I was in this foreign country or whatever, at at some point a war broke out--but it was like apocalypse level war, and there was some sort of disease spreading wildly. So not only is there constantly crazy people running around with guns and the occasional bomb dropped from the sky, but hundreds of people a day will catch this "disease" -- which basically makes them go insane, delusional, sometimes homicidal, and just generally have a Bad Time. Throughout the whole dream it's a process of me and everyone else in this country trying to evacuate, and there's only one way to flee and that's by traveling alllll the way across this country. And since everything is in chaos, end of the world, that's basically all by foot. So I set off, with some people I know, and we make some progress each day. We have to avoid the bullets and bombs the most, but as time goes on we get our first interaction with the disease. One night I'm holed up in a treehouse (it was safer) and I watch this nightlong episode of a girl losing her mind and murdering a friend--she bludgeoned her with an axe in the jungle below us and all we could do was watch. It was early on in the chaos so no one really understood the disease yet or that this was the result. I'd tried to go down and talk to her but that was when I realized that she really wasn't in there anymore, she wasn't making any of the decisions, she was just a shell basically. Anyway, time goes on and our little group pushes onward with the hordes of other refugees. Money starts to go obsolete pretty quickly, even though we're all trying to scrape together as much change as we can. We just want to eat. 1 of the people in our group is this pregnant lady and one evening (we were on a ferry or something-basically the last of our money) I was talking to the dad about what they were going to do when it was born. He didn't want to answer me directly but I slowly realized he was saying they were going to just dump it and get rid of it because they knew they couldn't take care of it. (These were his plans though, because we both knew the mom wouldn't want to do that) I was livid but tried to restrain my anger. I told him in a heartbeat that I'd adopt the baby and take care of it, regardless of the cost. He laughed, thinking I was kidding and said "whatever." But when the baby came I did just that, I stole it that night and ran off on my own, abandoning the group and clutching this newborn to my chest. The dream itself skipped a bit after that, but it was like I still had the memories of the years in between. The kid is like a year old now, and we're still plodding along each day with the other extremely worn out refugees. There are these little makeshift hotel type places that are set up at various places. This one in particular was set up at a half ruined building, and each "room" was a utility van that was just kind of...built into the rubble idk how to describe it. Anyway I always look at these places so longingly because I dream of how nice it would be to have an actual space to lie down at night, not just curled up in the bushes or the trees and always having to worry about some diseased person discovering us. The next morning I get my little boy ready to go (I named him Miracle which is precious lol) and prepared myself as best I could for hell--as we had made it through about half the country but now we're about to enter the most disease-ravaged parts. We're to the parts where people have already fled, and all that's left is the disaster. The entire day was horrific. There were all these people running around completely delusional, and they'd just scream. Like they never stopped screaming. It was as if they were constantly being tortured so they just screamed. Except, they screamed so much that their throats just bled and bled and blood would just flow out of their mouths and all over their clothes. And the pain of screaming so hard and basically just destroying their bodies just made them more desperate for relief but they had no idea what they were doing to themselves because they were completely ruined by this disease. I cried pretty much the whole day because I knew there was nothing I could do for them except kill them to put them out of their misery—which many have taken upon themselves to do, and are just running around freely, slaughtering people left and right. I also cried because this was the world this innocent kid had been born into and he’d never know a world before all this. That evening there’s this little food stand place that has these chicken and gravy platter things that look so good. And the thing even comes with a slice of cake, which is practically unheard of and the woman is advertising far and wide (as she should). Everyone keeps looking at the menu board longingly, but no one has any money at this point to be able to buy it. I actually have a decent amount saved up still, because as soon as I adopted this kid I started saving everything I possibly could in case something came up down the line. I’m so emotionally drained, and we’re both so hungry that I figure this is a worthwhile time to use some of it so I get a platter with a slice of carrot cake (it was the cheapest). No one fought me for it which was surprising but awesome. I’d seen another van-hotel place too so I started heading towards that when I found my dad wandering around. I couldn’t believe he was still alive, and that we’d managed to find each other. I hadn’t seen him since before the evacuation. He’d just been wandering around trying to help people wherever he could, and all he had was this worn map that he’d found a few months back. We reminisced, I showed him the food I’d bought, and introduced him to Miracle. We all went to the hotel place and spent the very last of both our combined coins to rent a room for the night. When we crawled inside this retrofitted SUV thing, we both just kind of started laughing with joy because we couldn’t believe we were here, that there could be such goodness left in the world. We had somewhere to stay and food to eat (IT WAS SO GOOD UGH WHY IS DREAM FOOD THE BEST). Neither of us wanted to talk about the last few months, though I still told him about what I’d seen that day. About the sheer amount of blood we’d walked through. I told him how grateful I was to not have to worry about Miracle, at least for one night. It was the only time I’d been able to actually put him down and let him explore on his own, since we knew he was safe in the car. “If I ever took my eyes off him for even a second, someone would take him.” He says things haven’t been much better in this area, though there’s hope not much further west. He tells me about some schools that have been started back up, of little communities that have banded together in solidarity. He tells me that there really aren’t many that actually get out of the country, that the reason the crowds are thinner now is simply because the other half are dead, not because they escaped. I’d figured as much. We start to talk about what our plans are moving forward, but then stop. We want to just enjoy this moment, this one night where we are safe, and fed, and we are together. And we EAT THAT DANG CAKE UGH IT WAS GOOD.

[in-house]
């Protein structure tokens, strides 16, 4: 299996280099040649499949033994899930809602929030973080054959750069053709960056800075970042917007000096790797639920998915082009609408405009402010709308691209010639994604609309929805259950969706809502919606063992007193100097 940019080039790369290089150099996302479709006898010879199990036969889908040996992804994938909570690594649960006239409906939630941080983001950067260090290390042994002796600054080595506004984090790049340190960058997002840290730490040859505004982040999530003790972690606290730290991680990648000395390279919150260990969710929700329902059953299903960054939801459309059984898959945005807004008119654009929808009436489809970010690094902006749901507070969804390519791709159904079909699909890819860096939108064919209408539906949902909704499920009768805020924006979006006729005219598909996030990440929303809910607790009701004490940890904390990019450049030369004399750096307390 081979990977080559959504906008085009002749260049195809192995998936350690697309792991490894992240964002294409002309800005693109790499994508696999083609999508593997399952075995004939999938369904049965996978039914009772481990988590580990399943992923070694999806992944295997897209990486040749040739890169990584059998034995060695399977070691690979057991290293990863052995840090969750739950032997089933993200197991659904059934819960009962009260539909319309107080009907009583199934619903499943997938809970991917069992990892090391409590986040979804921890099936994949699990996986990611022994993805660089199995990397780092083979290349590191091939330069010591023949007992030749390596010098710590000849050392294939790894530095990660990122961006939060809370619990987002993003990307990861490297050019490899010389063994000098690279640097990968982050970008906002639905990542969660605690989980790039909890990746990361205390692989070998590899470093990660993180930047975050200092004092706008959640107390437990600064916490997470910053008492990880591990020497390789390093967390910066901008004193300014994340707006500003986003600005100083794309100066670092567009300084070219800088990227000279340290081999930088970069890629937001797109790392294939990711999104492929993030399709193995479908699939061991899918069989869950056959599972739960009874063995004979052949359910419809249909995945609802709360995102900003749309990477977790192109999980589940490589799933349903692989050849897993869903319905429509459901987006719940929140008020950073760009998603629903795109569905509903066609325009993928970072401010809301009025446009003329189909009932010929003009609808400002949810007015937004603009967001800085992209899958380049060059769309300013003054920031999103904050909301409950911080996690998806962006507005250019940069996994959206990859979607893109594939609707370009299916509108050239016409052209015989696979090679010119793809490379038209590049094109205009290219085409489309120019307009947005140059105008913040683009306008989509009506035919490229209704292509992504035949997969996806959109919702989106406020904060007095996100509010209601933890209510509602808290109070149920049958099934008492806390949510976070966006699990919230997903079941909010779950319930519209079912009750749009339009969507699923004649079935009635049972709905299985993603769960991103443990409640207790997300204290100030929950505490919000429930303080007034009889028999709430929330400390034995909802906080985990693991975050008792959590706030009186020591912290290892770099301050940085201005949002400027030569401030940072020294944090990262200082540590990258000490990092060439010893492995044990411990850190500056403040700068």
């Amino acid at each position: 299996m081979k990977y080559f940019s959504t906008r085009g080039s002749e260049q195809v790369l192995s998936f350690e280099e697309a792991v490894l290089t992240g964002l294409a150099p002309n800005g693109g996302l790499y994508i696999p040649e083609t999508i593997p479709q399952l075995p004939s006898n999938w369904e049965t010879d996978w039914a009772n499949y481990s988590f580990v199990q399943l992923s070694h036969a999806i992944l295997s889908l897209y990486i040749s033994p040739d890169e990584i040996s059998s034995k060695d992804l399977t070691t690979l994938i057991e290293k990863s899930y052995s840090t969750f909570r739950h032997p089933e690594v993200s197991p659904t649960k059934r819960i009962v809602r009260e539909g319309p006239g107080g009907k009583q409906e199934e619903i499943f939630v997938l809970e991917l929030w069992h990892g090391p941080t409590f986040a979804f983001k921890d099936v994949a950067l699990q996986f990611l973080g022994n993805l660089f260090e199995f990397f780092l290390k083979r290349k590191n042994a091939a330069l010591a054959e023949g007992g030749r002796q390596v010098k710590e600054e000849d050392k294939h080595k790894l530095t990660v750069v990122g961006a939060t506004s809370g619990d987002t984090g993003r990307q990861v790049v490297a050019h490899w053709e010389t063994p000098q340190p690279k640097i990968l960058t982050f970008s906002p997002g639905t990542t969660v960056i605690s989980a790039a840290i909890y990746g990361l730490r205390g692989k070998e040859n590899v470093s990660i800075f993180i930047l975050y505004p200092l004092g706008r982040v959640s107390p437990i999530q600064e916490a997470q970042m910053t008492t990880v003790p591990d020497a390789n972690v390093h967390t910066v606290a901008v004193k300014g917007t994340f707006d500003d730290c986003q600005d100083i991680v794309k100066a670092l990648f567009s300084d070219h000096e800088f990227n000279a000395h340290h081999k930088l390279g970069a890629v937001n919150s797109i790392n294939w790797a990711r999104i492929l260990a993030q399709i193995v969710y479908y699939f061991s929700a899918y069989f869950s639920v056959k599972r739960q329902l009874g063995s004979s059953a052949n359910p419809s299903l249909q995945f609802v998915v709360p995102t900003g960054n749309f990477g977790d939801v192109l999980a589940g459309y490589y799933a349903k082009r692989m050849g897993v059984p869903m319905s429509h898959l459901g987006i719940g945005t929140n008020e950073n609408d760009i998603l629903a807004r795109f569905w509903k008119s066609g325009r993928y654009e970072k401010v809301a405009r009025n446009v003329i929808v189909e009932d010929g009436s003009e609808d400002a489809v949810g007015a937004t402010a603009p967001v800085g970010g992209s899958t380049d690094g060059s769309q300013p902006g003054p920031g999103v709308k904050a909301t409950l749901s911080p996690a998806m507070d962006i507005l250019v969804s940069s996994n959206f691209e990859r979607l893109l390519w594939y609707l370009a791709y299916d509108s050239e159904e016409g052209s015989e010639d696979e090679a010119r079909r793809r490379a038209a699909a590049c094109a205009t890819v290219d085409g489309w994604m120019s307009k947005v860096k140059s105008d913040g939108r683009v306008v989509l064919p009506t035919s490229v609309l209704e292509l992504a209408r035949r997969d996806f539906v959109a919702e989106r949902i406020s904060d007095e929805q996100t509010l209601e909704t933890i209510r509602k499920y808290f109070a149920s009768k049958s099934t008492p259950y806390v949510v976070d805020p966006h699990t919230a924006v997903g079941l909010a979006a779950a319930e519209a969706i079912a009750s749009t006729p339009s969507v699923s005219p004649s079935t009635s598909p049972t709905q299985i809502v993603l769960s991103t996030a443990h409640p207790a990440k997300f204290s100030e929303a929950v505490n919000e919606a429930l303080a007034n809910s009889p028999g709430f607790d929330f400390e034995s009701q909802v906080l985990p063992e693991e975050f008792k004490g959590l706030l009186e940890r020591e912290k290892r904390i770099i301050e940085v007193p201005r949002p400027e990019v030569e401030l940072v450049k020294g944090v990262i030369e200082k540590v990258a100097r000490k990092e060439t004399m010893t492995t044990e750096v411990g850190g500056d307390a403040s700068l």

AI generated interpretation This dream could be interpreted as a metaphor for the struggles and triumphs of being a refugee in a chaotic and violent world. The dangerous journey across the country, the desperate circumstances of having to abandon a newborn, and the hope of finding a safe haven with a loved one all point to the power of resilience and the importance of finding peace and security in the midst of danger. It also speaks to the importance of looking out for one another, of protecting those who are most vulnerable and providing them with a safe place to be. Ultimately, it could be interpreted as a reminder that despite all the violence and chaos, there is still hope and kindness in the world, and that it is possible to find peace in even the darkest of times.